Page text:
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David Nelson: Are Electric Vehicles Really Green Machines?

Monday, 12 Aug 2013 10:23 AM

By David Nelson

David Nelson is chief strategist of Belpointe Asset Management and a Moneynews contributor.

Over the weekend, I was asked to appear on Fox News with anchor Arthel Neville to discuss the electric car industry. Sales of hybrids like the Chevy Volt and the all-electric Nissan Leaf have risen dramatically and the question of the day is, why?

I admit I don't follow the industry as much as I should, so I dived right in preparing for the segment. As I clawed my way through the mountain of research, I soon found with every question I answered, another two would surface. The biggest and perhaps most controversial is, "Are electric vehicles as green as the industry says?"

First, let's go through the easy stuff. The recent spurt in sales of the Chevy Volt and Nissan Leaf are the result of a price war. The automakers are falling over themselves to cut prices and its working. With sticker prices on the 2014 Chevy Volt being cut by $5,000, dealers are having trouble meeting the demand.

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Recently, Honda issued an apology regarding its Fit EV saying, "We recognize that some customers have experienced frustration as they attempt to locate dealers with available Fit EVs." Dealers are rejoicing because of the sudden surge. In a Time Magazine interview, a sales manager at Honda of Santa Monica said, "It's incredible, especially since we haven't had any foot traffic or interest in the car in six months."

A lot of questions remain unanswered. Are they making money? What are the margins and are the promotions we see sustainable? Are these programs designed to just stir up interest and what will happen to demand as these promotions are eliminated?

According to Auto Week, Chrysler CEO Sergio Marchionne is on record saying they will lose more than $10,000 on every battery-powered Fiat 500 it sells. Hardly a sustainable business model.


Current incentives to purchase these vehicles are very attractive. The Federal tax credit can be as much as $7,500, and if you live in California maybe another $1,500.

Hybrid vs. Electric

In the near term, I believe hybrid vehicles will continue to lead the market. For most all-electric vehicles, the range simply isn't enough. The darling of the industry, Tesla (TSLA), advertises a model with a 300-mile range, but most are significantly below that.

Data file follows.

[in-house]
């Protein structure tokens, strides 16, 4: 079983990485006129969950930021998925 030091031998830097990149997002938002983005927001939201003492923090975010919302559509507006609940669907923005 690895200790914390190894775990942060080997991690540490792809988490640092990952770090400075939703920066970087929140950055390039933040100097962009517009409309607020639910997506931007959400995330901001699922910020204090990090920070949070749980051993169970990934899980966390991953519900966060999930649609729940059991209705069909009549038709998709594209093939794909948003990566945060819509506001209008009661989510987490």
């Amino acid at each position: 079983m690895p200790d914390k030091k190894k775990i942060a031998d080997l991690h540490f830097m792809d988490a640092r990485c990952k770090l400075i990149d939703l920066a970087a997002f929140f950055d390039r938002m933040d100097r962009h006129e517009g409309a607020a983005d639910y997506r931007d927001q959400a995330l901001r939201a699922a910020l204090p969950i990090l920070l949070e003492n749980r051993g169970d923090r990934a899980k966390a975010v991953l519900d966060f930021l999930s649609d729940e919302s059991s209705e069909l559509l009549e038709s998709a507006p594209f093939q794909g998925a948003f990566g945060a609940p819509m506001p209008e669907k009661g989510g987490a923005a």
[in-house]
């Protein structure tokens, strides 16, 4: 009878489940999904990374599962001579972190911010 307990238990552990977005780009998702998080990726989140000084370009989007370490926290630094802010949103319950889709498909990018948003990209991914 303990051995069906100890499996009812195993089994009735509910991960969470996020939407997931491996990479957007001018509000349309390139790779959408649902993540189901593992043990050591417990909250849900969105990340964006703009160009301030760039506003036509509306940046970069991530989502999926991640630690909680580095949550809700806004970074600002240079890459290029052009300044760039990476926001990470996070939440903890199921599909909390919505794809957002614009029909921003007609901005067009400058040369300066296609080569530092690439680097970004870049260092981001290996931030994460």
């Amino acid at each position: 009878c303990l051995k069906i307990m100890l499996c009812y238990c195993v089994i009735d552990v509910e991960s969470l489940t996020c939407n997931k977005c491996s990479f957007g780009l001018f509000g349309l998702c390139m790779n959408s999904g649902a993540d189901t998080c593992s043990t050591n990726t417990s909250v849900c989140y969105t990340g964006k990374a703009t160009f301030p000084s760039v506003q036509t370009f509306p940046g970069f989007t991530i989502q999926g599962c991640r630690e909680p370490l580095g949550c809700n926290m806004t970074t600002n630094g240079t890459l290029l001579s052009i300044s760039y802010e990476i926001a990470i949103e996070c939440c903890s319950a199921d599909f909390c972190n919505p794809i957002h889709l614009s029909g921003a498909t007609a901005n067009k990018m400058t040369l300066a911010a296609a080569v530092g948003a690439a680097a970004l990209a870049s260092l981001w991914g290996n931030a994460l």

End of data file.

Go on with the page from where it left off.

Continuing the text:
Once you’ve arrived at your destination you have to charge the vehicle. In today's fast-paced, I-need-to-be-there-yesterday world, waiting around hours for your car to charge simply won't be an option for many. The hybrid's gas/electric drive train lets you continue on your journey long after the battery is out of juice.

I think for now, all-electric vehicles are more suited to fleets like taxi's or delivery trucks that come back to a central location at the end of the day.

Green Machines?

That's really the question, isn't it? Are these vehicles as green as advertised? The selling point behind using all-electric vehicles is they are green, with most advertising zero emissions. However, with everything considered, is that really true?

Think about it. Your electric car is sitting in your garage charging. Your home is attached to the electric grid and in turn to your local electric utility, which is more than likely burning fossil fuel. Perhaps, even a dirty fuel like coal?

Ozzie Zehner

Ozzie Zehner, a scholar at the University of California, Berkeley who worked at General Motors on electric vehicles, is one of the industry's leading critics. In a recent article, Unclean at Any Speed, he points out many misconceptions of the electric car industry.

When considering emissions, he believes it is important to look beyond the fact that the electric vehicle doesn't have a tailpipe. There are other environmental costs, as well. He points readers to a study conducted by the National Academy of Sciences, which reveals that the lifetime health and environmental damages from electric vehicles are actually greater than those of gasoline-powered cars. "Indeed, the study found that an electric car is likely worse than a car fueled exclusively by gasoline derived from Canadian tar sands!"

He goes on to say that much of the research available is funded by the automakers that dominate the electric vehicle industry and stand to make a profit.

Energy Independence

A major headwind for the industry can be found right in our own backyard. If we put the right policies in place, our nation has a chance at becoming energy independent in the next decade. I'm not certain gasoline prices will remain as high as they are right now. If traditional energy sources fall in price as we develop these resources, plugging in may prove less attractive than filling the tank.

Here is where I come out on the subject: I think the industry is exciting and electric vehicles are certainly part of the solution, but given the fuel options we have available right now, it shouldn’t be jammed down our throats. I think energy independence for our country is the key to our future and electric vehicles are just one piece of the puzzle. It would be criminal to waste this opportunity to free ourselves from Mid-East oil and those who control it.

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